The Virginia B. Ball Center for Creative Inquiry provides distinctive, rigorous, and transformative immersive learning experiences for Ball State students. Each year, faculty members are chosen to lead teams of up to 15 students in interdisciplinary, fully immersive seminars.

Congratulations to the new VBC Fellows for the upcoming 2018-2019 academic year!
Read about their upcoming seminars, and contact the Fellows below to apply to be a part of the projects.

Fall Semester:
Lynne Stallings, English - "Promoting Assessment Literacy"
Lynne and her students from a diverse array of disciplines will examine the question “How do we increase assessment literacy for Hoosier citizens?” Working closely with their community partner, the Indiana Department of Education (IDOE), the students will develop an understanding of the IDOE’s needs and desires regarding assessment literacy materials, while concurrently engaging in a dialogue with citizens across the state in order to gauge Hoosiers attitudes about assessment, and to analyze different community needs. Synthesizing their research and the information gained by talking with experts and Hoosiers throughout the state, the students will create a set of assessment literacy materials designed to increase assessment literacy among the general public. Throughout the process the class will work closely with Indiana's assessment experts to evaluate the accuracy of their materials, and travel to Indiana Regional Education Service Centers across the state to conduct focus groups in order to test, and evaluate the efficacy of the presentation materials. The presentation materials – which will be presented in the form of a mobile app, website, mini videos and other modes of delivery – will ensure that Hoosiers across the state not only fully understand assessment practices, but also their implications for Indiana students, schools, and communities.

Spring Semester:
Beth Turcotte, Theatre - "Mother Jones – A New Musical"
Beth and her students will delve into the first two decades of the 20th century – examining such issues as the coal mining industry and its effects on the environment and the health of its workers, the development and evolution of labor unions and labor laws, women's rights, and child labor – in order to create a new musical based on the life and times of "Mother Jones". Recognizing the importance of research in the development of a historical musical, the class will collect and integrate data from multiple existing sources (books, documentaries, museum visits, oral histories, theatrical performances), as well as develop new knowledge and insights by traveling to meet with, and interview, past and current coal mining industry workers and families. Additionally, the class will be working with a variety of consultants and a wide range of industry professionals from various fields. All of all their research, exploration and inquiry will result in the culmination of a new historical musical, "Mother Jones". The seminar’s community partner will be the Muncie Civic Theatre, which will mount the first public concert performance and host an audience discussion of the musical, donations from which will be taken to support Muncie Civic's Youth Scholarships, and further developments of the show to continue to take place in other venues.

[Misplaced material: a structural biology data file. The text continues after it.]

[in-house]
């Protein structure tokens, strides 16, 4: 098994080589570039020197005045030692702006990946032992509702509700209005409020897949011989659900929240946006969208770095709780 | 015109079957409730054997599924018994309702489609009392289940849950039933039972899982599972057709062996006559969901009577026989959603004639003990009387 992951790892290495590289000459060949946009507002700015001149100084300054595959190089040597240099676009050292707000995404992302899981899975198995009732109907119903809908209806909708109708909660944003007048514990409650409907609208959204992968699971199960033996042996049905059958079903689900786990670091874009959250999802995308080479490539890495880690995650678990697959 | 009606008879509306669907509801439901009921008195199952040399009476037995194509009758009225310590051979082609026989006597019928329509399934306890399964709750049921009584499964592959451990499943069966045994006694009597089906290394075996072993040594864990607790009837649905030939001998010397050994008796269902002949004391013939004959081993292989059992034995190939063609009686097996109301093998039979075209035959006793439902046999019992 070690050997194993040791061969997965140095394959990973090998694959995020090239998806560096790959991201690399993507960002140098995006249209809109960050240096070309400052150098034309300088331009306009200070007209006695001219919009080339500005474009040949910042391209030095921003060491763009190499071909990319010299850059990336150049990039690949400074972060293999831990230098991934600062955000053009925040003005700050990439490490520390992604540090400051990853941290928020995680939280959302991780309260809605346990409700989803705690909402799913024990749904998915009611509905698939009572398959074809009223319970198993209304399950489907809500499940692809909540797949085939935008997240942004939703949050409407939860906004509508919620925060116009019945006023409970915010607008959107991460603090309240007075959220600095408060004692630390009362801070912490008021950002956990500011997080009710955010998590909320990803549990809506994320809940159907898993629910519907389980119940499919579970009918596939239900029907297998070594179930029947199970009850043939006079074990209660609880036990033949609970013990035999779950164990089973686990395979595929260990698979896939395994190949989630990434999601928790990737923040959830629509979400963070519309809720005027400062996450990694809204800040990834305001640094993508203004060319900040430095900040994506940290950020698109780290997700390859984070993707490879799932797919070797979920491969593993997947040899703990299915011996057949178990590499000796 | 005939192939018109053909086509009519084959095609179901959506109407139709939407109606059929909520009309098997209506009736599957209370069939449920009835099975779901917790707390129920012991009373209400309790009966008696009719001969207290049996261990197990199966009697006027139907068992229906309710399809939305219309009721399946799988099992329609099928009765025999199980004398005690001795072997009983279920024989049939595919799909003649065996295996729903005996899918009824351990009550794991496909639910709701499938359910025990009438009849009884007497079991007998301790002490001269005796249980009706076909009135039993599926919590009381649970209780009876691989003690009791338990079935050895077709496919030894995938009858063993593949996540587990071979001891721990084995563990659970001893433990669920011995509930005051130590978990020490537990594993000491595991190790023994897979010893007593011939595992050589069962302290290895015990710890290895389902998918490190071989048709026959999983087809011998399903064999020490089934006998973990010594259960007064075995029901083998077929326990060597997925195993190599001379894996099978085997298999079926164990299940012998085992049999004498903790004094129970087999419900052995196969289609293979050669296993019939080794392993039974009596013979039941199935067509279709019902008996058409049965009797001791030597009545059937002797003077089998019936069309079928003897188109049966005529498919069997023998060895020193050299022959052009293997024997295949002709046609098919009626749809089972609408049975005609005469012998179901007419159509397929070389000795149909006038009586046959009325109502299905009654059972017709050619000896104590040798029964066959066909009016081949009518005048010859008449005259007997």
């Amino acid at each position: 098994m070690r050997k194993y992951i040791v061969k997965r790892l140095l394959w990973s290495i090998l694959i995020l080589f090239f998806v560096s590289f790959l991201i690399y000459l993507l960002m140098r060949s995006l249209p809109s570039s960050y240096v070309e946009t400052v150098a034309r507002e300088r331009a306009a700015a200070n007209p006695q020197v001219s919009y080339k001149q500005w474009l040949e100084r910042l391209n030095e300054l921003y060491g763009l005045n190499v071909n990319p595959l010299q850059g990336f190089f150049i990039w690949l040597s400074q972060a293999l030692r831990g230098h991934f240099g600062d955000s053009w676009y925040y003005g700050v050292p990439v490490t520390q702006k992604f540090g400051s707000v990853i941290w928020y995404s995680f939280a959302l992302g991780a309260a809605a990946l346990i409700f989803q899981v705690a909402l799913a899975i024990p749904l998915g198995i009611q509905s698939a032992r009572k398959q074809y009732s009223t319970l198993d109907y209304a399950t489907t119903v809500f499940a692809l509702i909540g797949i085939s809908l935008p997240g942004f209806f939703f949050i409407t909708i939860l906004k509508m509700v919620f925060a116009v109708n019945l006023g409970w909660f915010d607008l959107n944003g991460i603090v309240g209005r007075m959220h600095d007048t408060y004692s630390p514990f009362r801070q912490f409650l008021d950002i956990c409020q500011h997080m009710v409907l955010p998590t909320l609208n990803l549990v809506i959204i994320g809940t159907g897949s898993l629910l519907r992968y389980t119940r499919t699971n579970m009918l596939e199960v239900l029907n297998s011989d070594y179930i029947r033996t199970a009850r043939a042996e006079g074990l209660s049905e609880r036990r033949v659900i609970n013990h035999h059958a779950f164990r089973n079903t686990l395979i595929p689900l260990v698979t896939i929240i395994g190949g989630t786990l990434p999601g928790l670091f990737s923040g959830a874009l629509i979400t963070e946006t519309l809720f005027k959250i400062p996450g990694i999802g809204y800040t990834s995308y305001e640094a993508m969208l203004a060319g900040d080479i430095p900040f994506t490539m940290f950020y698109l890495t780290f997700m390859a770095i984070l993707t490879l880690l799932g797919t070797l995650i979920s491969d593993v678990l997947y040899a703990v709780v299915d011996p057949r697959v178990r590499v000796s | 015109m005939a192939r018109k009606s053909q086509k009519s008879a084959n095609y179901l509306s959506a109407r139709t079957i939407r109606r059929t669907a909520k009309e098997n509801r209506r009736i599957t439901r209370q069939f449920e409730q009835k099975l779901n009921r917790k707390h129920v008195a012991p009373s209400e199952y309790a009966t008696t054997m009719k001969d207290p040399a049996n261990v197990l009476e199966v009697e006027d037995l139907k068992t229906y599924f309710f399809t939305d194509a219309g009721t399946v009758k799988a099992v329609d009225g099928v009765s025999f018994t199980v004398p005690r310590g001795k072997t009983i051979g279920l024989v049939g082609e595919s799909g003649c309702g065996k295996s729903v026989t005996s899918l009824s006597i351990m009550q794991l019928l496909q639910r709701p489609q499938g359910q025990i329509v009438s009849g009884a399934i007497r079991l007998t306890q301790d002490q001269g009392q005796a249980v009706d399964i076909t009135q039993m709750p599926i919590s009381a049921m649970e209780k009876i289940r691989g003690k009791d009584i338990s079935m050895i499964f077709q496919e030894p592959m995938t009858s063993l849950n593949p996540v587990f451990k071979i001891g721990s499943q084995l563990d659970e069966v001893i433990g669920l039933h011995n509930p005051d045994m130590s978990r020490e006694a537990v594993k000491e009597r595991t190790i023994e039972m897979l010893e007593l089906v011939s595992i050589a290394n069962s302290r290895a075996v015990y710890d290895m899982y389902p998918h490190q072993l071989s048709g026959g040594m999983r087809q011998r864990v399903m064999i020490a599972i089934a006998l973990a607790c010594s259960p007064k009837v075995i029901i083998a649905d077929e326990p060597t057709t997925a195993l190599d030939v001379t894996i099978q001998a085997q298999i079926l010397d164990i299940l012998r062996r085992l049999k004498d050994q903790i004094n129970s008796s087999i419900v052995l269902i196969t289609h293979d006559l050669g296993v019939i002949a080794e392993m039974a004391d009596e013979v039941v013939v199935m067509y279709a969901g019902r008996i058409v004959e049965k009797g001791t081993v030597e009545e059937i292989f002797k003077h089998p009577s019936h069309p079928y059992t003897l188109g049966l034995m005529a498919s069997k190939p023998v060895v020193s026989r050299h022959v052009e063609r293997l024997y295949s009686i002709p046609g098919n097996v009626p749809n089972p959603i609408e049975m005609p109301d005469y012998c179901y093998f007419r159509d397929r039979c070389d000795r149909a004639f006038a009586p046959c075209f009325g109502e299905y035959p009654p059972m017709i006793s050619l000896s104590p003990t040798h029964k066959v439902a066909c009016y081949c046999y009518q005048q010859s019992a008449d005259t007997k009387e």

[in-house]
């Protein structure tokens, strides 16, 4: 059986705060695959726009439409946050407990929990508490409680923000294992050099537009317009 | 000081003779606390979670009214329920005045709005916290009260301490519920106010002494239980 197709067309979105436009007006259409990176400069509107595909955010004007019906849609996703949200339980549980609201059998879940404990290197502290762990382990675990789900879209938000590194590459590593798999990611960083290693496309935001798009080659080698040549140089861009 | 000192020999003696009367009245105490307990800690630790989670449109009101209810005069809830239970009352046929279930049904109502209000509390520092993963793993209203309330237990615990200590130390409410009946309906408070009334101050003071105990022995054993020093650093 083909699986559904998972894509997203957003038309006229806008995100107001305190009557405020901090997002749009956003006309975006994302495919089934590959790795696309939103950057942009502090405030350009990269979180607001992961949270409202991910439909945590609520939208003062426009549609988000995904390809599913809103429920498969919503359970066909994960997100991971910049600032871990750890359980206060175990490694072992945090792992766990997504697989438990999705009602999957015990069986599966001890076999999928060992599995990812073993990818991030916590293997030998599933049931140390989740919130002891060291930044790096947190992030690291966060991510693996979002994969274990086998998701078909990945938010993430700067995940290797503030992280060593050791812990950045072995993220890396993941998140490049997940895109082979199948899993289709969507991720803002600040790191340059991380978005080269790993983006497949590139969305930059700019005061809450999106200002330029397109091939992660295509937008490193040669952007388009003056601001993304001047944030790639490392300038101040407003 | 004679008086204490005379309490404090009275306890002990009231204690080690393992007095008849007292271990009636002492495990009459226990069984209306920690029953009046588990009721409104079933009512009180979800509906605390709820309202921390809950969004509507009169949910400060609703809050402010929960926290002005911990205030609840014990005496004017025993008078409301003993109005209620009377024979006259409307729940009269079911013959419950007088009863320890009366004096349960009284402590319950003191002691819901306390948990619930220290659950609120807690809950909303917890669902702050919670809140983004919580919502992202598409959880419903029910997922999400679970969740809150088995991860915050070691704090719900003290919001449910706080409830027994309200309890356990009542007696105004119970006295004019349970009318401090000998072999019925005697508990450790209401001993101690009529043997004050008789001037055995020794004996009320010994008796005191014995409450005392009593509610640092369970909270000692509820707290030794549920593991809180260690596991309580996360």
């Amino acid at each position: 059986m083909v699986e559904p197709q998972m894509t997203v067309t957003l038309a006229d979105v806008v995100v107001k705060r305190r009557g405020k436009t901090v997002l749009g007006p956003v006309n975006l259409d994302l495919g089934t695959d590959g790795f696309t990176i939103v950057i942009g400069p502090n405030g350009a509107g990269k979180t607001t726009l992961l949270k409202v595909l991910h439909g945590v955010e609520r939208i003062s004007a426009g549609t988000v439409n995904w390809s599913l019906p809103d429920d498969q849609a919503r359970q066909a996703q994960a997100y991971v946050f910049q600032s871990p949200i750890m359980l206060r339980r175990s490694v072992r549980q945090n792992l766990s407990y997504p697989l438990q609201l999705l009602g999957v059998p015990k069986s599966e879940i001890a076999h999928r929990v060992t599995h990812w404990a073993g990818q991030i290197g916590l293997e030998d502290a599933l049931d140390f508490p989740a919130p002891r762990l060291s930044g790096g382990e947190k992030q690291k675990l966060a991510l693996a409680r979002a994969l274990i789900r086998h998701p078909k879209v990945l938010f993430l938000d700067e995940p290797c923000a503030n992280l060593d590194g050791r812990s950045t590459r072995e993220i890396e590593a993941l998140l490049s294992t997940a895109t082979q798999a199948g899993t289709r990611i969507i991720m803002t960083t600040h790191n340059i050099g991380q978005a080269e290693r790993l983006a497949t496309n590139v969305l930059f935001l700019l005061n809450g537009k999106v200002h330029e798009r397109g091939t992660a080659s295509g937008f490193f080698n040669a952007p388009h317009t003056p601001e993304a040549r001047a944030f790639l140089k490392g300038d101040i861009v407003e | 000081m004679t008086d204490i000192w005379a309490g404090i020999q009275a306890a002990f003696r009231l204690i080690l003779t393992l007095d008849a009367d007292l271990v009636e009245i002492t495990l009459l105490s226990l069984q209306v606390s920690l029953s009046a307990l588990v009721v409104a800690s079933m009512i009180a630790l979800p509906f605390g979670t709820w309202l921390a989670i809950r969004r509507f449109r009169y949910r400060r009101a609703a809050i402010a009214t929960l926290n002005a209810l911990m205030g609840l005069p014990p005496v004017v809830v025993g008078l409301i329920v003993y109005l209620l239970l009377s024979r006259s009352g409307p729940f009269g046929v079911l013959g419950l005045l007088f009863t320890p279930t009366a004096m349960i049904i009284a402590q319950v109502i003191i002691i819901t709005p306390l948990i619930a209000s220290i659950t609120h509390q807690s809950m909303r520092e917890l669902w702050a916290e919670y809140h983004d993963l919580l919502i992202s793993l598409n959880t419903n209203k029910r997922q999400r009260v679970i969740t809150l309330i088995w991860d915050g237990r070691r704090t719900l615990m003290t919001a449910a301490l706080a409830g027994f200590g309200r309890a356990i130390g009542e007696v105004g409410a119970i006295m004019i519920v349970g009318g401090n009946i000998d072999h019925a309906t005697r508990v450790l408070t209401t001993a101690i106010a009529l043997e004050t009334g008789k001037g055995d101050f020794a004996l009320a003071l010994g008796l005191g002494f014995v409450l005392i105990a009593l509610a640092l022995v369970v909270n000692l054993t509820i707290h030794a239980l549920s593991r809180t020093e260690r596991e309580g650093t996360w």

Jason Powell, Honors Humanities


Freedom Bus

See how our students worked with a community group to teach others about civil rights. Read more.

Interested in doing a project? Click here to learn more and apply for a fellowship.

Our seminars have produced a wide range of creative projects and won distinguished awards and recognitions. For example:

  • Two documentary films, State of Assault, which focused on the medical, legal, and psychological problems faced by victims of sexual assault, and Increasing the Odds, which illuminated the strategies for starting a successful business, have each won an Emmy.
  • Traces and Trails , a museum exhibit that illustrates the geographical and historical connections between the Underground Railroad and the National Road, won a Commendation from the American Association for State and Local History.
  • Consuming a Nation , a radio series that documented the impact of globalization on tourism in Ireland, won two first place awards from the Society of Professional Journalists.
  • Navigating Nature , a computer game that revealed the problems of sustaining natural environments, earned an Honor Award from the American Society of Landscape Architects.
  • A contemporary revision of the Elizabethan drama, Dr. Faustus The Human Faustus Project, which portrayed the complications of genetic engineering, was performed at the annual meeting of the Council on Undergraduate Research in Washington, D.C. 
  • The Other Side of Middletown , a book recording the history of Muncie’s African-American community, won the Margaret Mead Award for Outstanding Research given by the American Anthropology Association.

Learn more about the Center, our benefactorour house, and the many seminars that have done incredible work within and beyond its walls.

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